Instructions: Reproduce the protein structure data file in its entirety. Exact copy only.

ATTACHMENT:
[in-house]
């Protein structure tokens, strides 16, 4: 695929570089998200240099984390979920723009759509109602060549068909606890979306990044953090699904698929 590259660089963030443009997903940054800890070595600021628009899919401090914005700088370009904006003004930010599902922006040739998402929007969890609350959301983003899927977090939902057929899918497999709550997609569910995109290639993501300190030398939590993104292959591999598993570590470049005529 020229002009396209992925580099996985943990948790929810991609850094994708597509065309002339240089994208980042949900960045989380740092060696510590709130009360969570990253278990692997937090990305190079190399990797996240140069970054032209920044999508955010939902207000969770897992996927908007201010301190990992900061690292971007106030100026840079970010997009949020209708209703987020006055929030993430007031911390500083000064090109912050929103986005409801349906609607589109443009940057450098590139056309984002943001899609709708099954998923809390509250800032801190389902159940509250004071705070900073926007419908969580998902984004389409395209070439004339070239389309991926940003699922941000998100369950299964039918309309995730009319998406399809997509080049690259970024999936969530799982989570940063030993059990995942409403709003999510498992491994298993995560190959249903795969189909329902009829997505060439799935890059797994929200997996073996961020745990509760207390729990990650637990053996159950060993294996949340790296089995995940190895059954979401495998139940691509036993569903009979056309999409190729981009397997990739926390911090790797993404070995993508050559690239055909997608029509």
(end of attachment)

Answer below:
[in-house]
């Protein structure tokens, strides 16, 4: 695929570089998200240099984390979920723009759509109602060549068909606890979306990044953090699904698929 590259660089963030443009997903940054800890070595600021628009899919401090914005700088370009904006003004930010599902922006040739998402929007969890609350959301983003899927977090939902057929899918497999709550997609569910995109290639993501300190030398939590993104292959591999598993570590470049005529 020229002009396209992925580099996985943990948790929810991609850094994708597509065309002339240089994208980042949900960045989380740092060696510590709130009360969570990253278990692997937090990305190079190399990797996240140069970054032209920044999508955010939902207000969770897992996927908007201010301190990992900061690292971007106030100026840079970010997009949020209708209703987020006055929030993430007031911390500083000064090109912050929103986005409801349906609607589109443009940057450098590139056309984002943001899609709708099954998923809390509250800032801190389902159940509250004071705070900073926007419908969580998902984004389409395209070439004339070239389309991926940003699922941000998100369950299964039918309309995730009319998406399809997509080049690259970024999936969530799982989570940063030993059990995942409403709003999510498992491994298993995560190959249903795969189909329902009829997505060439799935890059797994929200997996073996961020745990509760207390729990990650637990053996159950060993294996949340790296089995995940190895059954979401495998139940691509036993569903009979056309999409190729981009397997990739926390911090790797993404070995993508050559690239055909997608029509």